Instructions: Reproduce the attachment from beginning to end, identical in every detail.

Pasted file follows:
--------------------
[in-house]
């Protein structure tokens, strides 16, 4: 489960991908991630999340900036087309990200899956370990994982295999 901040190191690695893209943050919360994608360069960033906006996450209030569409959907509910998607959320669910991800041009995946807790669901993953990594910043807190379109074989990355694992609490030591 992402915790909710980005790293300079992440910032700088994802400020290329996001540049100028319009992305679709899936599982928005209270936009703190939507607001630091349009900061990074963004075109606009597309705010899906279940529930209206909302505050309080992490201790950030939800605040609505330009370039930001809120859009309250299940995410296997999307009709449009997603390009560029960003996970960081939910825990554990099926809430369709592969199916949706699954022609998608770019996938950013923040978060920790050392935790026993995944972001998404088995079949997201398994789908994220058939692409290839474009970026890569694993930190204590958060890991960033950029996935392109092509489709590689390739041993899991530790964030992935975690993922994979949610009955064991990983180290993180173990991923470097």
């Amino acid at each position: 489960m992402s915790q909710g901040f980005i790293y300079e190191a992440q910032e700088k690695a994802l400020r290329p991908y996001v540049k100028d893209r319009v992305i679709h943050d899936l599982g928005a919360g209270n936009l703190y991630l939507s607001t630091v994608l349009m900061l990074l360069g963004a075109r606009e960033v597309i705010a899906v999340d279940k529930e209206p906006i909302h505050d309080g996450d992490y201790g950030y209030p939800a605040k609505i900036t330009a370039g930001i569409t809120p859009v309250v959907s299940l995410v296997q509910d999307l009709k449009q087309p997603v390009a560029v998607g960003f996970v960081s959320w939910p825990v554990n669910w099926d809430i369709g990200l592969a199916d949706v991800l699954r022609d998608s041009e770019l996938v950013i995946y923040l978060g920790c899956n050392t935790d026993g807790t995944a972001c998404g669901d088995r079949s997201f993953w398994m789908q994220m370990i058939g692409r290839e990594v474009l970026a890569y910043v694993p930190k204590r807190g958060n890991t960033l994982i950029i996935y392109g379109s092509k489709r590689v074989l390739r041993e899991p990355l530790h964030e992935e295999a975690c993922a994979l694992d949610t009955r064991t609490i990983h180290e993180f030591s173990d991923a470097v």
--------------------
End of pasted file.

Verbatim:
[in-house]
């Protein structure tokens, strides 16, 4: 489960991908991630999340900036087309990200899956370990994982295999 901040190191690695893209943050919360994608360069960033906006996450209030569409959907509910998607959320669910991800041009995946807790669901993953990594910043807190379109074989990355694992609490030591 992402915790909710980005790293300079992440910032700088994802400020290329996001540049100028319009992305679709899936599982928005209270936009703190939507607001630091349009900061990074963004075109606009597309705010899906279940529930209206909302505050309080992490201790950030939800605040609505330009370039930001809120859009309250299940995410296997999307009709449009997603390009560029960003996970960081939910825990554990099926809430369709592969199916949706699954022609998608770019996938950013923040978060920790050392935790026993995944972001998404088995079949997201398994789908994220058939692409290839474009970026890569694993930190204590958060890991960033950029996935392109092509489709590689390739041993899991530790964030992935975690993922994979949610009955064991990983180290993180173990991923470097």
């Amino acid at each position: 489960m992402s915790q909710g901040f980005i790293y300079e190191a992440q910032e700088k690695a994802l400020r290329p991908y996001v540049k100028d893209r319009v992305i679709h943050d899936l599982g928005a919360g209270n936009l703190y991630l939507s607001t630091v994608l349009m900061l990074l360069g963004a075109r606009e960033v597309i705010a899906v999340d279940k529930e209206p906006i909302h505050d309080g996450d992490y201790g950030y209030p939800a605040k609505i900036t330009a370039g930001i569409t809120p859009v309250v959907s299940l995410v296997q509910d999307l009709k449009q087309p997603v390009a560029v998607g960003f996970v960081s959320w939910p825990v554990n669910w099926d809430i369709g990200l592969a199916d949706v991800l699954r022609d998608s041009e770019l996938v950013i995946y923040l978060g920790c899956n050392t935790d026993g807790t995944a972001c998404g669901d088995r079949s997201f993953w398994m789908q994220m370990i058939g692409r290839e990594v474009l970026a890569y910043v694993p930190k204590r807190g958060n890991t960033l994982i950029i996935y392109g379109s092509k489709r590689v074989l390739r041993e899991p990355l530790h964030e992935e295999a975690c993922a994979l694992d949610t009955r064991t609490i990983h180290e993180f030591s173990d991923a470097v």